Hereford High School senior accepted into 19 colleges, offered full scholarships

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HEREFORD, Texas (KAMR/KCIT) — A Hereford High School senior is celebrating after being accepted into 19 universities with full scholarships, and he is hoping his success will inspire others.

“I’d like to think that I’m involved in virtually everything that I can be,” said Yared Avalos.

Avalos is involved in UIL events, the History Fair, he’s the drum major for the school’s marching band, and class president. He also volunteers at Big Brothers Big Sisters and helps as a migrant peer tutor.

“It was like a gradual build towards that. So I can kind of get used to developing like, when I needed to do certain things and how I could do certain things to maximize my efficiency,” said Avalos.

“You know, we all have intelligent students. I think every school in the panhandle could testify to YaYo [what he goes by] is one of those that dreams bigger than any kid I’ve ever had, any student I’ve ever taught,” said Hereford High School Social Studies Department Head Richard Lamascus.

With such a busy schedule, he had to find time to squeeze in college applications.

“It was really hard at first for me to be able to even find time to start working on my applications because I was so used to just kind of having everything pretty sorted out,” said Avalos. “I think I got really, I mean, not lucky, per se, but when the whole COVID shutdown happened is when I started working on my … essays. So I think kind of getting to just sit down in my room by myself and really just do that kind of helped me to be more vulnerable in my essays and kind of be able to write out a little bit more.”

Avalos applied to 23 schools.

“At the end, I’d say, ‘But you know what, I’m not going to get accepted into any of these, and that’s perfectly fine.’ And it was like, I was talking to myself, and I was like, ‘It’s fine if you don’t get in,’ you know, like, it’s just luck of the draw, but we’ll see what happens,” said Avalos.

Then came his first acceptance: Stanford University.

“I genuinely thought that that was going to be the only acceptance that I was going to get with,” Avalos said.

Then a week later came his acceptance from Harvard University.

Soon, he had 17 more acceptance letters, including Columbia University, all offering him a full scholarship.

“I just felt really blessed … and lucky, first and foremost,” said Avalos. “I also felt really thankful that all these schools kind of, you know, decided to take a chance on someone like me from a small town like Hereford. I don’t really think that happens often. So I was just really thankful that they did that.”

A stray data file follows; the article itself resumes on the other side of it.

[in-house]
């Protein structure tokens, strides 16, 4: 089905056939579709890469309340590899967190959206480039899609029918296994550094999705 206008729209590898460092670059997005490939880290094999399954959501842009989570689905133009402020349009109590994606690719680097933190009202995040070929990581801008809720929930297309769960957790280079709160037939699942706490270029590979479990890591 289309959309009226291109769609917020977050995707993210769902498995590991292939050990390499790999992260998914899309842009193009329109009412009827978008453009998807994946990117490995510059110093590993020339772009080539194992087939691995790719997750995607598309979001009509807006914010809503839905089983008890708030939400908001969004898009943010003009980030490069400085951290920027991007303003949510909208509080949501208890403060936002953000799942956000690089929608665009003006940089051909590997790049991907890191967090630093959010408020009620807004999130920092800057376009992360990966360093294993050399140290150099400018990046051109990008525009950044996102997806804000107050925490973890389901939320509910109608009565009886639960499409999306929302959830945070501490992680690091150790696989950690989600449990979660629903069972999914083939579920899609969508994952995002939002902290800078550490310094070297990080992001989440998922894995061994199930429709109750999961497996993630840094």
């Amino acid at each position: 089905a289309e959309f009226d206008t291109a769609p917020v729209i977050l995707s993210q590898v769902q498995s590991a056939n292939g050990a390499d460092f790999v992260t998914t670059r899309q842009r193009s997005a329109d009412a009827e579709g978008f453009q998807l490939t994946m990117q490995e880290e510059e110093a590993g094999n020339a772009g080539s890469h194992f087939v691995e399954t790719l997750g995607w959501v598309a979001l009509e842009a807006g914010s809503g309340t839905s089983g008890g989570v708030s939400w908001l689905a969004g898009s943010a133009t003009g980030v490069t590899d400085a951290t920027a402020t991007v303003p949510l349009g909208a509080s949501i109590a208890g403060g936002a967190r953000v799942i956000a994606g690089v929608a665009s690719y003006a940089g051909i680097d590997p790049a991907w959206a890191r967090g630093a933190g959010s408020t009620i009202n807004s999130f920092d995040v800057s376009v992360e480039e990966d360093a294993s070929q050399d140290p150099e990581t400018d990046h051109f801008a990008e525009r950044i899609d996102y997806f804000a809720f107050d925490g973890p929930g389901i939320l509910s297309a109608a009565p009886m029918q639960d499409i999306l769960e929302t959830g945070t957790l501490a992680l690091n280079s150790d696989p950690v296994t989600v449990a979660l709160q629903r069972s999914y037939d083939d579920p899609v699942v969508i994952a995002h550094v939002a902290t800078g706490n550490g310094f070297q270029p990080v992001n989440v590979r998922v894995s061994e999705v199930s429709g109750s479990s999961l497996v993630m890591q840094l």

“Does it not tell you a lot that schools that even come from a really hard-working community or working-class community, like Hereford, can produce students like that? And I think every school in the panhandle can and does,” said Lamascus.

With the pick of the litter, Avalos chose Stanford. He will not be the only Avalos to walk the halls of Stanford University. His older brother is currently a senior there.

“I tell him that you get to write your own ticket, that you get to determine your future, that the amount of work and that you put with your talent and your goals and dreams will help determine the direction you go,” said Lamascus.

Avalos plans to study public policy and become an immigration attorney in the area.

“There’s just a huge population of immigrants here in the Texas Panhandle that no one really knows exists, because they’re kind of invisible if you don’t have a personal relationship with one,” said Avalos. “I’ve seen it, I mean, here in Hereford, a lot of times you have to wait until someone comes from Dallas to come to the church to even be able to speak to one. So I would love to be able to, you know, one day come back and kind of fill in that kind of need that we have here in the area … and then maybe be able to run for office. I think that’d be really cool to kind of start changing those laws.”

One of the biggest pieces of advice Avalos has for those who will soon start their college application process is this:

“It doesn’t matter where you’re from, where your parents are from, what situation you’re in, you know? If you want to take a chance and apply to those big schools, that is possible, and you can do that. So I just, I mean, I think I kept telling my mom over and over again, ‘I don’t want to publicize it for myself, I want to publicize it because I want people to know that this is this is something that is achievable and it’s something that is attainable.’ That is attainable, even if you do come from a small town like Hereford. So yeah, I really do hope that this will help to encourage some other students across the town to apply and, you know, get an application together and just send it out and see what happens.”

Hear more of Avalos’ advice to upcoming seniors below:


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